French police said Sunday they had found several Kalashnikovs in the black SEAT car used by the terrorists in Friday’s deadly attacks. Elsewhere, police arrested six members of the family of one of the jihadists, named as Omar Ismail Mostefai who lived in the city of Chartres, southwest of Paris.
A black SEAT car used by gunmen who fired at people in restaurants during the attacks in Paris on Friday has been found in the eastern suburb of Montreuil, police said Sunday.
According to AFP, the car contained “several Kalashnikovs”.
Police have not confirmed whether the attackers who used the car are still on the run.
The car — the second vehicle police have found linked to Friday’s attacks — was used in the shootings at the cafe on Rue Fontaine-au-Roi where five were killed and in the restaurant on Rue de Charonne, where 19 were gunned down, according to prosecutor Francois Molins.
Police have identified one of the gunmen who blew himself up at the Bataclan concert hall, the scene of the bloodiest attack where 89 people were killed, as 29-year-old Omar Ismail Mostefai, a Paris native of Algerian descent.
Mostefaï had a criminal record of petty crimes, having been convicted eight times between 2004 and 2010, but never serving jail time.
Six people close to Omar Ismail Mostefai, who took part in the killings at the Bataclan concert hall and the first of Friday’s attackers to be identified, have been detained. Among those detained are his father, a 34-year-old brother and a sister-in-law, judicial and police sources said.
They are being questioned as part of routine efforts to verify information about the attacker, the sources said. The sister-in-law is reported by BFMTV to have told police that the family lived a “quiet life”.
“It’s a crazy thing, it’s madness,” the brother told AFP Saturday before being detained, referring to the carnage that left 129 people dead.
Omar Ismail Mostefaï used to regularly attend the mosque in Luce in southwest Paris, a source close to the enquiry informed AFP.
Another two identified terrorists identified believed to be Syrian nationals, who entered Europe through Greece several months ago. They are 25-year-old Ahmed Almuhamed, the Serbian newspaper Blic reported, while Le Figaro disclosed Abbdulakbak B, who was born in 1990.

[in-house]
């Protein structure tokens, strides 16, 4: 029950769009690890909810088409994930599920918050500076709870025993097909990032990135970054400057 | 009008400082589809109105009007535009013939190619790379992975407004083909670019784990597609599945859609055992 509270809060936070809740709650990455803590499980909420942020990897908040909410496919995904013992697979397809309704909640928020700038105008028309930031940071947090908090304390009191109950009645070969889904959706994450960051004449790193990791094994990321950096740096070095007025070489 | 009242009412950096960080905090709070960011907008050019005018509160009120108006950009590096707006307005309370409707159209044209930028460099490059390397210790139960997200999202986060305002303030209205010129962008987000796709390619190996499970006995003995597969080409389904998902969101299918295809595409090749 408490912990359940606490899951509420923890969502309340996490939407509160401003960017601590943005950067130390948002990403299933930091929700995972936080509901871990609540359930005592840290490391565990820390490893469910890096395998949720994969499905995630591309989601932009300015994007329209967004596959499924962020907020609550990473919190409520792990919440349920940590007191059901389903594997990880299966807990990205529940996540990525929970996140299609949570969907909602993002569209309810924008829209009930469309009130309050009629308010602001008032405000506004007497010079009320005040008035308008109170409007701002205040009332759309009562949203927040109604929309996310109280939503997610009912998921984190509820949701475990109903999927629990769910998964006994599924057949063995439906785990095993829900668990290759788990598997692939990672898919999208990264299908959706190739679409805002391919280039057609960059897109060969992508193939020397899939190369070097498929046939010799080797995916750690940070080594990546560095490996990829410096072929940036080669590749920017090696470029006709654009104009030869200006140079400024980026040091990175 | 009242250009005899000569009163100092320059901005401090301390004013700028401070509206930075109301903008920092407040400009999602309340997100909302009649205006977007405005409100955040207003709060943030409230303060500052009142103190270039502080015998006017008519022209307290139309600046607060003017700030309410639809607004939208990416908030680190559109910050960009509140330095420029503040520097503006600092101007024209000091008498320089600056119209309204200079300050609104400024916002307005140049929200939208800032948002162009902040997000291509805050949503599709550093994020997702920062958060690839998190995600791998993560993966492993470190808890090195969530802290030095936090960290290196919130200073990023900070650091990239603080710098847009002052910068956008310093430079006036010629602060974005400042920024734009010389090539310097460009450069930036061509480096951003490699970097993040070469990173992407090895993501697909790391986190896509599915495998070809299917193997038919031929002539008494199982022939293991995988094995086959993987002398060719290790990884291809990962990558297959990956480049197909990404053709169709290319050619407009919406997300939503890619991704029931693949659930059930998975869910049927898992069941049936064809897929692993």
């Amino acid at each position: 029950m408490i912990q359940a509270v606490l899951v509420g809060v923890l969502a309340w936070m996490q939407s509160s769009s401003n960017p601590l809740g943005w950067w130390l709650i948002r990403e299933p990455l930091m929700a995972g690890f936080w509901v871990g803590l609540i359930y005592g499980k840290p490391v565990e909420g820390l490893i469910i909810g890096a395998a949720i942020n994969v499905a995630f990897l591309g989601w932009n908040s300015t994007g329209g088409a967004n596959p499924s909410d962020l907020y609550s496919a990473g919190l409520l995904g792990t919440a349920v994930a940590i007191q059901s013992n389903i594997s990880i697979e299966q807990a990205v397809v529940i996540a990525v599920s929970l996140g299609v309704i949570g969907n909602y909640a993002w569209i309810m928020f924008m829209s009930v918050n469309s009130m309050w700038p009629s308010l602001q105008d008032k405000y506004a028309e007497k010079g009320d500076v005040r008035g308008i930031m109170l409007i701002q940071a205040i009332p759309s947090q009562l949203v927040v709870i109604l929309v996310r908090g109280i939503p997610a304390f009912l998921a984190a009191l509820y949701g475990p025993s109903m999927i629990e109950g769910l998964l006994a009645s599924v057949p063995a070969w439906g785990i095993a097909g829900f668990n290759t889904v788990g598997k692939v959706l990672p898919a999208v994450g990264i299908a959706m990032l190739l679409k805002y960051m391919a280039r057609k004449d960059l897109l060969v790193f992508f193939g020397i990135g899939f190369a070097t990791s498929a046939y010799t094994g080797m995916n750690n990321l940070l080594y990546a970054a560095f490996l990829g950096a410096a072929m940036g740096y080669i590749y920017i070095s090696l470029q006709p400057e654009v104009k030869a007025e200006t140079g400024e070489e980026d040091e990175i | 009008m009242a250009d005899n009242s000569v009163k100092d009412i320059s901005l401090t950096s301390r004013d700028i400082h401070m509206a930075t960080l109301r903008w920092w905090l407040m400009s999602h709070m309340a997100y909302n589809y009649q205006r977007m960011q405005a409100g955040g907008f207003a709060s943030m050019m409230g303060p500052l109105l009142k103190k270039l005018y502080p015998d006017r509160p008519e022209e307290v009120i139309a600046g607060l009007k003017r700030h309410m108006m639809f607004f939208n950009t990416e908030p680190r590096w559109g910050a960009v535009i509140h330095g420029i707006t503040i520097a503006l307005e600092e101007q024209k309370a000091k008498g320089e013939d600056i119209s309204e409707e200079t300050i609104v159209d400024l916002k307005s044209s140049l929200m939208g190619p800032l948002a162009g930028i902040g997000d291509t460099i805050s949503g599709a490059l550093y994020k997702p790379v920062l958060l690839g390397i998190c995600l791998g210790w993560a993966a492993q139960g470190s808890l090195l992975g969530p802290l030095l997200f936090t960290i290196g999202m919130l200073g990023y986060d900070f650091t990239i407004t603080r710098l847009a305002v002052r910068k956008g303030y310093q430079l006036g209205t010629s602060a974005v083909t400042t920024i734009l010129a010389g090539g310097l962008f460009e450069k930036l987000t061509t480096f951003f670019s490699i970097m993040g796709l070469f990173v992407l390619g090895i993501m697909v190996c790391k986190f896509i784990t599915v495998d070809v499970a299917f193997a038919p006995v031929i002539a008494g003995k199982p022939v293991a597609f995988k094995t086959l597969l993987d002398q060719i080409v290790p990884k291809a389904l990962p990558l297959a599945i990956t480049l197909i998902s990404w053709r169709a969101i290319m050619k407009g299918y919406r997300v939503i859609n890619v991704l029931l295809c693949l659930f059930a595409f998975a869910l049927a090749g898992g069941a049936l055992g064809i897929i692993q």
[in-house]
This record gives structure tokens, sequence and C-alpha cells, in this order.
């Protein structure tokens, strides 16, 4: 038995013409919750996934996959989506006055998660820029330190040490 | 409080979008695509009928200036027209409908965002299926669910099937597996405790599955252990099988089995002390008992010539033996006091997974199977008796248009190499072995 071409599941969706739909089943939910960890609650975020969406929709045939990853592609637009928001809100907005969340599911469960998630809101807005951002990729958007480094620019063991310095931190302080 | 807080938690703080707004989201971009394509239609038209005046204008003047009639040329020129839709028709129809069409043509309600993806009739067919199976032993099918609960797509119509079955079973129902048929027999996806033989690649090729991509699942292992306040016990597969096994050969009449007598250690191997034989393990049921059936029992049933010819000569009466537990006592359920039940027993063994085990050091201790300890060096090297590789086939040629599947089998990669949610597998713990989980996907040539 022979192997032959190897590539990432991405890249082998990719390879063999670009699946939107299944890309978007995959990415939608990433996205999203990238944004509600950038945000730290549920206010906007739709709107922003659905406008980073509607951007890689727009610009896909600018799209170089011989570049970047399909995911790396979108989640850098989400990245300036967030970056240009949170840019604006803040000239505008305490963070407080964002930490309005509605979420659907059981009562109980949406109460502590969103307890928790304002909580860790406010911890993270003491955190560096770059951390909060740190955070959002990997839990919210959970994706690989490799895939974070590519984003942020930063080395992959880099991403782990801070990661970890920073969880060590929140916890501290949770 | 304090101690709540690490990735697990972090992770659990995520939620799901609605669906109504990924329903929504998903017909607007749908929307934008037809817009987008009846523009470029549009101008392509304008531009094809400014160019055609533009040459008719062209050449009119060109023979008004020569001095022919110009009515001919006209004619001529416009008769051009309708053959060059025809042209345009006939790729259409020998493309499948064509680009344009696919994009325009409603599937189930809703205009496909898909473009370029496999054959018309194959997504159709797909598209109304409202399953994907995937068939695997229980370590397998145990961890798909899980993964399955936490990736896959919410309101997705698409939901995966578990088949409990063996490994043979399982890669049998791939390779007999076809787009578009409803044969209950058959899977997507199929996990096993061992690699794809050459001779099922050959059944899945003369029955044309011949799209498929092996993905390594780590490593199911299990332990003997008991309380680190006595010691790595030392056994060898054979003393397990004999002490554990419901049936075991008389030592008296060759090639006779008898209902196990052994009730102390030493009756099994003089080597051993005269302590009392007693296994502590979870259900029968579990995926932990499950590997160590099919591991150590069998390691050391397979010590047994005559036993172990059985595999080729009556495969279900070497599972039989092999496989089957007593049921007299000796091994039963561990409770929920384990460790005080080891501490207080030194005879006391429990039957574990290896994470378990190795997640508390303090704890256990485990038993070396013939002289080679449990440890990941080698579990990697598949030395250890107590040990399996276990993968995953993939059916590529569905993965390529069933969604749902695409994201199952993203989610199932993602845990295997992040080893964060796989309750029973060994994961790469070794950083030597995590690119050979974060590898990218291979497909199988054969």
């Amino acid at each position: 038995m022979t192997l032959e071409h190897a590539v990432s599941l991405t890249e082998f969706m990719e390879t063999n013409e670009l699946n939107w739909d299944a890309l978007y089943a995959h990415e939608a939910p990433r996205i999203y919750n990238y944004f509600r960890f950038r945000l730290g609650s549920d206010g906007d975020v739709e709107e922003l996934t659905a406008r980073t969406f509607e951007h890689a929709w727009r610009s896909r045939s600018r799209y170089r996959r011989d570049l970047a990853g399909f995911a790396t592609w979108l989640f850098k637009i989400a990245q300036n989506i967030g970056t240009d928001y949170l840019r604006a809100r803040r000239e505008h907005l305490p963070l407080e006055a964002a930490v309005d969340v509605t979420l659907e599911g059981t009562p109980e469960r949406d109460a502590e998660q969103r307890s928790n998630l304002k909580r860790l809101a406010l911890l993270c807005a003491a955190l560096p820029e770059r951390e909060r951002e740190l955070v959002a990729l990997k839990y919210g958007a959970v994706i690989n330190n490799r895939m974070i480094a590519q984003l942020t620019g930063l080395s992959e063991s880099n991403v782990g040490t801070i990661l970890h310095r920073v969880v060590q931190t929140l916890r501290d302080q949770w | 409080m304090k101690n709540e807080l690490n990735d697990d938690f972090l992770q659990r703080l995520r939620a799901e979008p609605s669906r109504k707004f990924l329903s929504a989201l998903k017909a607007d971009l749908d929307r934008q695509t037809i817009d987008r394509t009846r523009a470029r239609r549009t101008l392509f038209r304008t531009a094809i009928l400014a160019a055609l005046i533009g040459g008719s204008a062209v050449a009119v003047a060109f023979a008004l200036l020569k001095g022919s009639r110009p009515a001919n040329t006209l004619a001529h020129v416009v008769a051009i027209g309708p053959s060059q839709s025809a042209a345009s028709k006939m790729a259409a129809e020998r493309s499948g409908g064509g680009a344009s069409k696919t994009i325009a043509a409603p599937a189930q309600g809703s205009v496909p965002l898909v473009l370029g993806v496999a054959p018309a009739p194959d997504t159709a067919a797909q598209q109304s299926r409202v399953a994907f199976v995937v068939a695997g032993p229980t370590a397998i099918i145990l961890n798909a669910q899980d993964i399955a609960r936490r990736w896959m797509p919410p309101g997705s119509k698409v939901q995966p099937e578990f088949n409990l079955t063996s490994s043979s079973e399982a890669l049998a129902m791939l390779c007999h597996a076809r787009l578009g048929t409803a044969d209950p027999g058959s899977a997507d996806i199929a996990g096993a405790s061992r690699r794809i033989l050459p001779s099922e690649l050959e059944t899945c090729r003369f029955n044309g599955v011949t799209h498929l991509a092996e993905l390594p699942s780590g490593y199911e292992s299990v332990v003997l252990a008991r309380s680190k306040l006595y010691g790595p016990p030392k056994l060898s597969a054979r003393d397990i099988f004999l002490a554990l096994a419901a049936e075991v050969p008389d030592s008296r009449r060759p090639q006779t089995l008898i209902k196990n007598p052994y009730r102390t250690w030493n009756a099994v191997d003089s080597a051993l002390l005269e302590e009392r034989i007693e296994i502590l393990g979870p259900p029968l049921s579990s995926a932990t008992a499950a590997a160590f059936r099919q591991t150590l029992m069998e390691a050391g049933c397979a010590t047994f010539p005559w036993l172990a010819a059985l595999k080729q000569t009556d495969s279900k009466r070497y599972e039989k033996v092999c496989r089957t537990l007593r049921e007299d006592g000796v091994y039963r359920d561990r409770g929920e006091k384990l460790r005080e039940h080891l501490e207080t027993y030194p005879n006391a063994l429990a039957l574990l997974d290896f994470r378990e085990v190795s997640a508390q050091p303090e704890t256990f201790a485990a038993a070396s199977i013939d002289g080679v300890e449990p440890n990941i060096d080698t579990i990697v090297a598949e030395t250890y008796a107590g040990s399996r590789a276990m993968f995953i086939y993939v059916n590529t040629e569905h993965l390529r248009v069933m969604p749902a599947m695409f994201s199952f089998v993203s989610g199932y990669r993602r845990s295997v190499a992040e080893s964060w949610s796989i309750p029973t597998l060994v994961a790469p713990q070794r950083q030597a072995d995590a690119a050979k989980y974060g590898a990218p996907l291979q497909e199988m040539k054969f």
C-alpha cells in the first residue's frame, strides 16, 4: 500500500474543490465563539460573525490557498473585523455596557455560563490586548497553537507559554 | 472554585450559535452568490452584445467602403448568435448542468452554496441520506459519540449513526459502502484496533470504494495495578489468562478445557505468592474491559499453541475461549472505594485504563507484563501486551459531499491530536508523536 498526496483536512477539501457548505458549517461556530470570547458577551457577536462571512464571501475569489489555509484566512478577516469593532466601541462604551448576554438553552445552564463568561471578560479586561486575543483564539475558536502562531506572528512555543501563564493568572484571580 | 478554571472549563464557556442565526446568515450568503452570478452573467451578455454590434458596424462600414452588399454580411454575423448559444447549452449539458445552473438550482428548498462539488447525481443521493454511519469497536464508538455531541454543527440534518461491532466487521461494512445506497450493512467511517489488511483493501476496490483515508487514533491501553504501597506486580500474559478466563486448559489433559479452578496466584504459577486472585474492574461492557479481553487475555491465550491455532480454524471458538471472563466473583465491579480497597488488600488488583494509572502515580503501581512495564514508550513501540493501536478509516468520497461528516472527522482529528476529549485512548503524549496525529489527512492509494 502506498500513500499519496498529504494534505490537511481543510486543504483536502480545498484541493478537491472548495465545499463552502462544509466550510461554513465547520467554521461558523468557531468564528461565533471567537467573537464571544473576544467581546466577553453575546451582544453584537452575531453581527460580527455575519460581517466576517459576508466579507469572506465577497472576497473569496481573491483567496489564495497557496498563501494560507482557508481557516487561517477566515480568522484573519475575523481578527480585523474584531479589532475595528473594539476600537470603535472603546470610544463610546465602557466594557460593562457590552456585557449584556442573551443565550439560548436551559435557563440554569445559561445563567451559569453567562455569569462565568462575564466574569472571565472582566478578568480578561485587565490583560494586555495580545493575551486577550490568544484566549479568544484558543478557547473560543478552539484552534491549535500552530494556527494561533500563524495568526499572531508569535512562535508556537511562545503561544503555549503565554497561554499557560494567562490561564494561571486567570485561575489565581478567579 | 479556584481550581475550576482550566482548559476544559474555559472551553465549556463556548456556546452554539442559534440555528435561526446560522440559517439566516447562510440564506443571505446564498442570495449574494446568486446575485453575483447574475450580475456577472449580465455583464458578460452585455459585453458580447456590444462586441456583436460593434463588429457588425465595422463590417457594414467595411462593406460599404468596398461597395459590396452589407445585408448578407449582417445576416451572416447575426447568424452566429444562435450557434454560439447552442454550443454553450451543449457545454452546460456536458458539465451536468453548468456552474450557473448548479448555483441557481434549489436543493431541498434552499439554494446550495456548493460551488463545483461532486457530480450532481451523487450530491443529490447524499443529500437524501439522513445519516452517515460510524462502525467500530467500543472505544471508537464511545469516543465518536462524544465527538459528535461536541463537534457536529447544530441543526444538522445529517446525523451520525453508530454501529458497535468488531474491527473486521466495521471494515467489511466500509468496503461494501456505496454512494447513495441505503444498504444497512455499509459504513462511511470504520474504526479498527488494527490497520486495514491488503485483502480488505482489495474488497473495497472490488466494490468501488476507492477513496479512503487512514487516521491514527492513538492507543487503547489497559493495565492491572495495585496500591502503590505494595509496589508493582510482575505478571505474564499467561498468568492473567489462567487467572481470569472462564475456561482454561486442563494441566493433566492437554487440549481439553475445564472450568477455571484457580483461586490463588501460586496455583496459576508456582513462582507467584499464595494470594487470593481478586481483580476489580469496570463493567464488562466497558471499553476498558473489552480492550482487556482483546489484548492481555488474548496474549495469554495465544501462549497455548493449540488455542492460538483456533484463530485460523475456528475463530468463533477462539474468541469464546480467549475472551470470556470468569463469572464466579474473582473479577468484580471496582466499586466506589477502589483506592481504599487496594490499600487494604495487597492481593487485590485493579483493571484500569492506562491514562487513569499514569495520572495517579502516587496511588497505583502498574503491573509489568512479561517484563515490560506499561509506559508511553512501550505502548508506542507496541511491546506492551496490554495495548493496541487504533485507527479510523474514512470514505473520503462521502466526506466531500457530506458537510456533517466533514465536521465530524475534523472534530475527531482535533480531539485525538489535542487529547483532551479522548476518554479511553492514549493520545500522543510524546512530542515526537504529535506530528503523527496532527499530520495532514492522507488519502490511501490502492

Greek officials said one and perhaps both the assailants had passed through Greece in October from Turkey alongside Syrian refugees fleeing violence in their homeland.
Prosecutors said the slaughter — claimed by Islamic State as revenge for French military action in Syria and Iraq — appeared to involve a multinational team with links to the Middle East, Belgium and possibly Germany as well as home-grown French roots.
“We are at war. We have been hit by an act of war, organized methodically by a terrorist, jihadist army,” French Prime Minister Manuel Valls told TF1 television Saturday night.
“Because we are at war we will take exceptional measures. We will act and we will hit them. We will hit this enemy to destroy them, obviously in France and Europe … but also in Syria and Iraq,” he said. “We will win.”
All seven of the militants wore identical explosive vests and did not hesitate to blow themselves up – a worrying change of tactic for jihadists targeting France.
Unlike the attacks in London in 2005 where the bombers’ explosives were stored in backpacks, Friday’s attackers used the sort of suicide vests normally associated with bombings in the Middle East.
“Suicide vests require a munitions specialist. To make a reliable and effective explosive is not something anyone can do,” a former French intelligence chief told AFP, speaking on condition of anonymity.
“A munitions specialist is someone who is used to handling explosives, who knows how to make them, to arrange them in a way that the belt or vest is not so unwieldy that the person can’t move,” he added. “And it must also not blow up by accident.”
French authorities say the vests appeared to have been made with TATP, or acetone peroxyde, that is easy for amateurs to make at home but is highly unstable. The vests also included a battery, a detonation button and shrapnel to maximize injuries.
“They didn’t bring these vests from Syria: the more you shake these things, the more you multiply the risks,” said the former intelligence chief. “It’s very likely he is here, in France or Europe, one or several guys who
have come back from jihadist areas and who learned over there.”
‘Not cannon fodder’
Three specialists contacted by AFP said it was probable the vests were made by someone outside the group that carried out the attacks. “The explosive specialist is too precious. He never participates in attacks,” said Alain Chouet, a former director at France’s DGSE external intelligence agency. “So he’s around, somewhere.”
“The bomb-maker is not cannon fodder,” added Pierre Martinet, another former DGSE official who now works in corporate security. “He’s there to make more suicide vests and allow other guys to carry out
Making a vest is extremely complicated. “It can’t be done in a couple of days,” said the former intelligence chief.
“It takes weeks of training, and you have to work under the watch of a ‘master’. It’s meticulous work.”
On the eve of the UN global climate conference in the northern suburbs of Paris later this month, followed by New Year’s celebrations and next year’s Euro 2016 football championships, concerns are high.
“It’s extremely worrying,” said the retired intelligence chief who asked not to be named. “Every service is on tenterhooks.”
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